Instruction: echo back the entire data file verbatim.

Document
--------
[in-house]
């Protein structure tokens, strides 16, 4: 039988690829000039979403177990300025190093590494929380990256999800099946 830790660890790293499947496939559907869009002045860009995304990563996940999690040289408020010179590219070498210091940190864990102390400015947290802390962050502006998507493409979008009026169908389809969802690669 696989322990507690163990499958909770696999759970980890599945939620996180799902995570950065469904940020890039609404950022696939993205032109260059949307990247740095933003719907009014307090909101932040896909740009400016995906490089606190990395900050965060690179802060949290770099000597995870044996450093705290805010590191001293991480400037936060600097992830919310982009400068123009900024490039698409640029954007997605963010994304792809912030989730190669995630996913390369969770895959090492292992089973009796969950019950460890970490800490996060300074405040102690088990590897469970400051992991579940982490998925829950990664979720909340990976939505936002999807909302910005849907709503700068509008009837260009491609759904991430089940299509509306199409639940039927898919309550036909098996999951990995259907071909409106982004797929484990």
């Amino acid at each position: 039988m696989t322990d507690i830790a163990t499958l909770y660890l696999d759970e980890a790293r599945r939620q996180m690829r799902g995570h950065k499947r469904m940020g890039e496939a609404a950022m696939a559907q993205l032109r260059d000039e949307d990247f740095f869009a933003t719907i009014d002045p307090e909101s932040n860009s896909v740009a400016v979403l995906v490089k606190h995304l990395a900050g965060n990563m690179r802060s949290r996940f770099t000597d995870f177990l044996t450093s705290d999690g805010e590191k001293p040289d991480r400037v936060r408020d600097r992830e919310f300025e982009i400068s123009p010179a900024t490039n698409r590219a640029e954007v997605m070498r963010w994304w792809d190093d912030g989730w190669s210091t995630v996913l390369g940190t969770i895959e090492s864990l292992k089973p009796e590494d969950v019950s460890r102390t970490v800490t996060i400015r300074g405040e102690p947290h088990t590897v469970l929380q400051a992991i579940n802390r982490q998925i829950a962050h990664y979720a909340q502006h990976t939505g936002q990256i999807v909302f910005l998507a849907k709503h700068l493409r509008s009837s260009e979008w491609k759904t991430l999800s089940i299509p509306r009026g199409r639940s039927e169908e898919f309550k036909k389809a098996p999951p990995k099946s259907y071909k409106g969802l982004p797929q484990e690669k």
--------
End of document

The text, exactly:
[in-house]
């Protein structure tokens, strides 16, 4: 039988690829000039979403177990300025190093590494929380990256999800099946 830790660890790293499947496939559907869009002045860009995304990563996940999690040289408020010179590219070498210091940190864990102390400015947290802390962050502006998507493409979008009026169908389809969802690669 696989322990507690163990499958909770696999759970980890599945939620996180799902995570950065469904940020890039609404950022696939993205032109260059949307990247740095933003719907009014307090909101932040896909740009400016995906490089606190990395900050965060690179802060949290770099000597995870044996450093705290805010590191001293991480400037936060600097992830919310982009400068123009900024490039698409640029954007997605963010994304792809912030989730190669995630996913390369969770895959090492292992089973009796969950019950460890970490800490996060300074405040102690088990590897469970400051992991579940982490998925829950990664979720909340990976939505936002999807909302910005849907709503700068509008009837260009491609759904991430089940299509509306199409639940039927898919309550036909098996999951990995259907071909409106982004797929484990």
């Amino acid at each position: 039988m696989t322990d507690i830790a163990t499958l909770y660890l696999d759970e980890a790293r599945r939620q996180m690829r799902g995570h950065k499947r469904m940020g890039e496939a609404a950022m696939a559907q993205l032109r260059d000039e949307d990247f740095f869009a933003t719907i009014d002045p307090e909101s932040n860009s896909v740009a400016v979403l995906v490089k606190h995304l990395a900050g965060n990563m690179r802060s949290r996940f770099t000597d995870f177990l044996t450093s705290d999690g805010e590191k001293p040289d991480r400037v936060r408020d600097r992830e919310f300025e982009i400068s123009p010179a900024t490039n698409r590219a640029e954007v997605m070498r963010w994304w792809d190093d912030g989730w190669s210091t995630v996913l390369g940190t969770i895959e090492s864990l292992k089973p009796e590494d969950v019950s460890r102390t970490v800490t996060i400015r300074g405040e102690p947290h088990t590897v469970l929380q400051a992991i579940n802390r982490q998925i829950a962050h990664y979720a909340q502006h990976t939505g936002q990256i999807v909302f910005l998507a849907k709503h700068l493409r509008s009837s260009e979008w491609k759904t991430l999800s089940i299509p509306r009026g199409r639940s039927e169908e898919f309550k036909k389809a098996p999951p990995k099946s259907y071909k409106g969802l982004p797929q484990e690669k």